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I use Postgesql and PgAdmin on Windows without any problems but am struggling to get it working on Linux (I'm a Linux N00b). I have installed the 64bit version on my Fedora box following these instructions (except substituting version 9.3 for 9.2). Everything works well until I get to launching pgsql with:

sudo -u postgres psql template1

Here I get an error "Permission denied" as is attempts to change to my home directory.

I can change the password for 'postgres' as per the instructions and I presume this is just so I can use 'md5' rather than 'trust' in pg_hba.conf (if not, then I don't understand why I need this step).

When I fire up PgAdmin3, initially I have no connections. Attempting to connect to the server gives me an authentication error for user 'postgres'. I have tried resetting pg_hba.conf to 'trust' but that doesn't work either.

I would appreciate an explanation of the 'postgres' user in Linux as it appears to be a separate actual user on the Linux system (unlike Windows where it is just a 'disembodied' user relevant only to Postgress). Secondly, help in getting PgAdmin speaking to Postgresql would be gratefully received.

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psql -U postgres template1

It will prompt for password if you set md5 in pg_hba.conf

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Thanks for the suggestion. I don't get the Linus 'Permission Denied' error but unfortunately when I set the password for 'postgres' in this way I get a psql error 'FATAL: password authentication failed for user "postgres"' when I try to connect. – MappaGnosis Nov 25 '13 at 17:02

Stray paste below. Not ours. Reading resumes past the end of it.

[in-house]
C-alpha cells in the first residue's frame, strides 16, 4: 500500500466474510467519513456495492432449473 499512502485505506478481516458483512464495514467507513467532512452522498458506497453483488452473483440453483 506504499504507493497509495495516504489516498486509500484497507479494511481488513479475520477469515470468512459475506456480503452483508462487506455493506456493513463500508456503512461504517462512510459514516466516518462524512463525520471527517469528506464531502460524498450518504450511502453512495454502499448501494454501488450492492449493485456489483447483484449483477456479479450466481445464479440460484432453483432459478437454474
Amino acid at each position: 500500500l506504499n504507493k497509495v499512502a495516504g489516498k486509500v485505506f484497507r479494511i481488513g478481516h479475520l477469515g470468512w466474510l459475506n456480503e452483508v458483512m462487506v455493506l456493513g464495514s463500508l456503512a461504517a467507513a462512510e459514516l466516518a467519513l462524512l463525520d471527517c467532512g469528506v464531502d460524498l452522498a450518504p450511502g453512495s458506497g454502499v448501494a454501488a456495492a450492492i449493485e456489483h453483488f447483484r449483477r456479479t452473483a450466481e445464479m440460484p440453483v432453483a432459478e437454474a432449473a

After much digging about I found that most of the documentation is incomplete. I needed a combination of connecting via Cefull Lo's solution (+1) and NOT (as in most of the documentation):

sudo -U postgres psql

Then to change the password I need a more explicit SQL command as follows

template1=# ALTER USER postgres with encrypted password ‘yourpassword’;

I presume that I need to explicitly state 'with encrypted password' because I am using md5, though again, 90% of the documentation fails to point this out and advises a basic change of password together with md5. Maybe this is specific to Fedora, who knows, but now I can connect via PgAdmin3.

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Several misunderstandings . The sudo part is only needed if you are not postgres already, and only possible if your system has sudo installed, of course. The authentication method trust allows connections without password, but only if you specified the appropriate connections (and reloaded). Often local and host are mixed up. And ALTER USER works completely independent of your connection settings, like any other SQL command. – Erwin Brandstetter Nov 25 '13 at 21:33

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